It took me nearly a month to listen to all 30+ hours of Stephen King's latest novel, 11/22/63, but I firmly believe that every single minute of this epic novel was worth it. King has masterfully recreated the "the Land of Ago," as our narrator, a schoolteacher in Maine named Jake Epping, fondly refers to it. Epping's first-person narration is captured on the audio version of this title by the impeccable Craig Wasson, whose skillful narration is steady throughout the text, though charged with emotion as appropriate. And it is often appropriate.
See, it all starts like this: Jake goes to his Al's Diner to celebrate the end of a school year, and one thing leads to another, and just like that, poof!, Al has lung cancer and his dying wish is that Jake go back in time to 1958 to stop the assassination of JFK. Sounds impossible, but a handy little rabbit hole that links modern times to September of 1958 makes it all possible.
And so, not to spoil anything, because it's pretty obvious, Jake goes. He tinkers, he tampers, he checks back on 2011 to see how his changes are holding up in the future. Or the present. Whatever it is. And he sets off to do just what Al asked him to: prevent the assassination of JFK on that fateful date, 11/22/63, in Dealey Plaza.
Jake lives in the Land of Ago for five years -- between the rabbit hole entrance of 1958 and that memorable date in 1963 -- and he has, to put it mildly, time to kill. This life he leads becomes as much the story of 11/22/63 as the mission to save Kennedy, as Jake finds himself pulled further and further into the obdurate past.
King explores the once-upon-a-time land of mid-century America in full detail, recounting a time in which the root beer is rootier, the milk is creamier, the people are more trusting, and the gender norms are vastly different. But 11/22/63 is about more than the past, encompassing territories that cannot be defined by any one time period: love, and loss, and fear, and knowledge, and community.
Given, too, that this is a novel of time travel, both King and Jake struggle with the implications of time travel, of how the past influences the future, how delicately the future is woven, and how important even the smallest of actions may be. These concepts, though not groundbreaking, are thought-provoking; if the butterfly effect is as real as we can imagine, 11/22/63 forces us to consider, what am I influencing right now by doing exactly what I am doing? Is there an alternate version of this reality in which I made different choices? Or took a fateful step one fateful second later, and changed the course of history?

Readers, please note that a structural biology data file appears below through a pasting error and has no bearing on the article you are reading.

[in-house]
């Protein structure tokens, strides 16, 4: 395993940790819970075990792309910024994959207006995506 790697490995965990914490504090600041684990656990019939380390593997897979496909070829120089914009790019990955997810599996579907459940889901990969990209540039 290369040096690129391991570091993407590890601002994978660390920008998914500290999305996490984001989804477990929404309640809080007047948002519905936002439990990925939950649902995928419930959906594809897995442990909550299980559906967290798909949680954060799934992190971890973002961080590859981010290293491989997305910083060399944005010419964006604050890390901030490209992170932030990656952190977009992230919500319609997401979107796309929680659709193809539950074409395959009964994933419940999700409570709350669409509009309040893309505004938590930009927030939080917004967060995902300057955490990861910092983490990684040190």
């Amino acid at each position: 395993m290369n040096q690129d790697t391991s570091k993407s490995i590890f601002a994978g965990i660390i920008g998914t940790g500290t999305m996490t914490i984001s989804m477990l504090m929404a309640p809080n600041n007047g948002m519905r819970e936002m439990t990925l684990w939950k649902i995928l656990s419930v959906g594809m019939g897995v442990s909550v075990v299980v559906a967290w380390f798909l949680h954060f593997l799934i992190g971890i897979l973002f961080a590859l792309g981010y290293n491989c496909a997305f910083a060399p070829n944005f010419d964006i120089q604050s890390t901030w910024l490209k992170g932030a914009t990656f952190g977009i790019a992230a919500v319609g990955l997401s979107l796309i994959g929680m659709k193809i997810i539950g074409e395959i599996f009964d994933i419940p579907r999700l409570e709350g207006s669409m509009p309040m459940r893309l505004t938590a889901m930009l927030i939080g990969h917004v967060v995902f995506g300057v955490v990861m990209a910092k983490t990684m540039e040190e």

I could go on and on about the subjects King explores here, but I won't, because unlike King, I lack the ability to ramble on in detailed sidepaths without losing my readers. And that's assuming you've even made it this far. So I'll sum up: King, in short, is a master of his craft. 11/22/63 is long, but never lengthy, detailed, but never tedious. Subplots and side stories abound, but each one is relevant in its own way.
King's clever use of foreshadowing throughout all the twists and turns of this complex story make him one sneaky bastard in my book, but this trick is successful in keeping the pages turning: each hint of what is to come, each delicate implication of how things might net out sent my heart a-palpitatin'. Maybe that's something King is known for; as this is my first King novel, I wouldn't know. But I do know that despite the 30+ hours (or 900+ pages, for those reading in print), I was sad to hear (or see, as the case may be) this one end, and I'll certainly be looking out for more King in the future.
Thanks to Simon & Schuster Audio for providing a copy of this title for my review, which, by the way, includes King himself reading the afterword.
Thoughts from other bookworms:
The Book Case
11/22/63 | Stephen King, nar. Craig Wasson | Simon & Schuster Audio| 9781442344280 | $75.00 Audio CD | 30 CDs, 31 hrs | November 2011 | Buy from an independent bookstore near you